Essential businesses adjusting in midst of ‘Stay at Home’ orders from Gov. Polis
For many workers right now, the ability to work from home is comforting amid the COVID-19 pandemic that has swept across the world in recent months and recently made its way to Moffat County.
Essential workers at essential businesses, such as the power plant and mines, the hospital, restaurants, auto repair shops and grocery stores, to name a few…well, they still have to get ready for work and head out into the unknown, helping local economies run day to day.
It can be tough; things aren’t the way they once were right now, which has forced some essential businesses to change how they operate to fall into compliance with public health recommendations such as social distancing, as well as Governor Jared Polis’s stay at home order that he issued in mid-March.
BIG O TIRES ADJUSTS STAFFING
Business for Big O Tires isn’t what it once was, which has forced owner Charlynne Wondra to cut daily staffing from the normal eight workers in the shop down to three, while also keeping workers on a half-day schedule so that everyone on the staff still accumulates hours.
“We’ve cut everybody to half days; it’s tough,” Wondra said. “That’s the main thing we’ve done so far.”
Wondra added that the business changed its hours from 7 a.m. – 6 p.m. to a standard 8 a.m. – 5 p.m. window of operation.
With a small staff and shorter hours, workers have been able to practice social distancing while interacting safely with customers.
“We’ve started offering free pickup and delivery of vehicles so that people don’t need to leave their houses,” Wondra said. “We’re cleaning vehicles before we get into them, during service, and then cleaning it afterwards as well.
“We’re making sure everything we touch is wiped down, even the pin pads before and after use,” Wondra added.
Following President Trump’s extension of the social distancing to April 30, and a possible extension of the stay at home order for the state of Colorado coming soon, Wondra is trying to provide some normalcy in unprecedented times.
“We’re just trying to still give some regularity to our employees and our customers,” Wondra said. “We want them to feel as normal as possible in times that aren’t normal.”
MEMORIAL REGIONAL HEALTH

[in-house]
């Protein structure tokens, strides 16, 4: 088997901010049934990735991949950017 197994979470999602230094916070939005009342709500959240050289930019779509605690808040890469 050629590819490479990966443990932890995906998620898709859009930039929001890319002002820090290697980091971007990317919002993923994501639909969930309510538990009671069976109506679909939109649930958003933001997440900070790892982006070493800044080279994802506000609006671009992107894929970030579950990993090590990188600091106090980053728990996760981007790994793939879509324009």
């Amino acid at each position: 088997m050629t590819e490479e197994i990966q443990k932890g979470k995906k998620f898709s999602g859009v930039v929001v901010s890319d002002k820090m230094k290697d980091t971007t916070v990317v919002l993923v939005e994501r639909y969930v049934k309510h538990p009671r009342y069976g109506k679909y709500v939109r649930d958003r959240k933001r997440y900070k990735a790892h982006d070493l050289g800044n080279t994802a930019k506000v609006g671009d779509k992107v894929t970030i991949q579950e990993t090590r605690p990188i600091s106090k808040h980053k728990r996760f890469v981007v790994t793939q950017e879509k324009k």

Healthcare is as essential of an industry as essential gets, regardless of living through a pandemic or not.
For Memorial Regional Health, staff is practicing social distancing as best as they can, but there’s no limit on staff currently, Vice President of Operations Jennifer Riley said.
“In departments that people can work remotely, we are encouraging them to work remotely to spread themselves out and be distant,” Riley said.
Riley did say that volume, in terms of patients seen, is down as far as out-patient clinics go, but the hospital has pivoted to telehealth recently, allowing patients to still be seen by their doctors without leaving their homes.
Inside the hospital, it’s business as usual for front-line healthcare workers.
Depending on the departments themselves, social distancing and proper procedures to protect staff are followed as much as possible. That includes the use of masks and other personal protective equipment to make sure that they themselves aren’t transmitting any germs, and aren’t receiving any germs either.
Additionally, MRH removed much of the seating inside the cafeteria, spaced out tables to comply with social distancing, and took additional precautionary steps with grab-and-go food to help keep staff safe.
RESTAURANTS LIMITING STAFF
Restaurants are struggling locally to stay afloat during these hard times that the country is facing.
At Carelli’s, owner Brett Etzler is doing all he can to not only keep his restaurant open, but keep his staff working and busy without people coming through the doors to eat on a consistent basis.
For now, Etzler is limiting staff to four per day – one person working the pizza counter, one working the sandwich counter, one cook, and one delivery driver during the day. That increases to five workers at night as the popular pizzeria adds a second delivery driver to help get food to its guests in a timely fashion.
“We’re just trying to keep them busy and get them as many hours as we can right now,” Etzler said.
When not open, Etzler has one server come in every Monday to do a deep cleaning of the restaurant.
It can be tough to follow the social distancing recommendations from public health in a confined space like a kitchen, but Etzler said he and his staff are doing the best that they can in unprecedented times.
“We’re trying to stay away from each other and wash our hands a bunch,” Etzler said. “We aren’t allowing more than five customers in here at a time either, but that’s not much of a problem because people are doing delivery at this point.”
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